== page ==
Easter in Advent and Christmas in Lent
(By the Revd. Gordon Maitland, PBSC National Chairman)
The Church’s calendar – the yearly cycle of feasts, festivals and fasts – has a long and complicated history. The calendar used by Christians actually has its origin in the Jewish calendar regulated by Mosaic Law. In that calendar were prescribed the festivals of Passover, Pentecost, Tabernacles, etc. Christians developed an ecclesiastical calendar in which the arrangement of Saints’ days and other Feasts of our Lord have a subtle relationship with one another. These interdependent relationships only become apparent over a long period of time spent actually living and ordering one’s life around the ecclesiastical calendar. One of these subtle relationships is demonstrated in the fact that the Feast of St. Thomas the Apostle falls in Advent and the Feast of the Annunciation usually falls in Lent.
The feast of St. Thomas always occurs in Advent because his day in the traditional Church calendar is the 21st of December, just before Christmas. On the feast of St. Thomas the Gospel is from the twentieth chapter of John and is, of course, the appearance of the risen Christ to doubting Thomas. The collect for this day also makes reference to the resurrection:
Almighty and everliving God, who for the more confirmation of the faith didst suffer thy holy Apostle Thomas to be doubtful in thy Son’s resurrection: Grant us so perfectly, and without all doubt, to believe in thy Son Jesus Christ, that our faith in thy sight may never be reproved. Hear us, O Lord, through the same Jesus Christ, to whom, with thee and the Holy Spirit, be all honour and glory, now and for evermore. Amen.
Thus, one could say that we have a bit of Easter in the midst of Advent when we observe St. Thomas’ Day.
The Feast of the Annunciation falls on the 25th of March. It usually occurs in Lent, but if Easter is early the Annunciation might occur in Holy Week or even Easter Week, in which case it is transferred to the week after Low Sunday. The Gospel for the Annunciation is from the first chapter of Luke’s Gospel and is about the appearance of the angel Gabriel to the Virgin Mary to tell her that she will conceive in her womb and give birth to the Saviour of the World (March 25th to December 25th is exactly 9 months). The Annunciation is generally regarded as a Christmas theme and this gospel scene is almost always a part of Sunday School Christmas pageants. The collect for this day is significant insofar as it refers to the incarnation in relation to Christ’s death and Resurrection:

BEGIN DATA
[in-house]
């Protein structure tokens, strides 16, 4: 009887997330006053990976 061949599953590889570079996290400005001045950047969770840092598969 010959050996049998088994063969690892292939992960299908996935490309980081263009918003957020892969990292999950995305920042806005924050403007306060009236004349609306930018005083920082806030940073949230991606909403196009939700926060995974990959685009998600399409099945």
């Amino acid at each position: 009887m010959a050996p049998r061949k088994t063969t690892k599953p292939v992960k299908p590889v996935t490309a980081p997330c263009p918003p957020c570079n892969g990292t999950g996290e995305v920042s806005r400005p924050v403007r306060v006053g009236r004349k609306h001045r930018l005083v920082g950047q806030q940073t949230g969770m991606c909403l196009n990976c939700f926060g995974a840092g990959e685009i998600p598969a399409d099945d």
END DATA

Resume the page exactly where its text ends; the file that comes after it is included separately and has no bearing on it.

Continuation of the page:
We beseech thee, O Lord, pour thy grace into our hearts; that, as we have known the incarnation of thy Son Jesus Christ by the message of an angel, so by his cross and passion we may be brought unto the glory of his resurrection; through the same Jesus Christ our Lord. Amen.
Therefore, we can say that a hint of Christmas in the midst of Lent is provided when we observe the Feast of the Annunciation.
The doctrines of the incarnation (that the Son of God took human nature upon himself in the womb of the Virgin Mary) and the atonement (that the sacrificial death of Jesus Christ on the cross reconciles us to God the Father) can never be separated from one another. If the Son of God became incarnate but did not offer himself for the sins of the world nothing would have been done to save us. If the person who was crucified was not the Son of God, then his death was not a saving event but the unfortunate end of a well-meaning prophet. We can now begin to appreciate the subtle but significant role the Feast of St. Thomas and the Feast of the Annunciation play in the overall scheme of the Church Year. Just before Christmas we are reminded of the atonement, death and resurrection of Christ, on St. Thomas’ Day (please note that the death of Jesus is implied in the Gospel from John on this day because Jesus shows Thomas the wounds in his hands and side). Likewise, as Holy Week and Easter approach, we are reminded of the incarnation with the Feast of the Annunciation in Lent. Incarnation and atonement are never far apart.
It should therefore be apparent why removing St. Thomas’ Day from Advent and moving it (as the BAS and the modern Roman Catholic lectionary do) to July 3, in the middle of Ordinary Time or Trinitytide, is not a neutral change but rather completely destroys the balance the old calendar had in regards to incarnation and atonement. Thus, while the BAS retains the Annunciation on March 25, in Advent there is no longer a hint of the death and resurrection of Christ which was provided by St. Thomas’ Feast. It is much to be regretted that for many Canadian Anglicans there is no longer Easter in Advent.
(From the PBSC Newsletter, Advent 2013)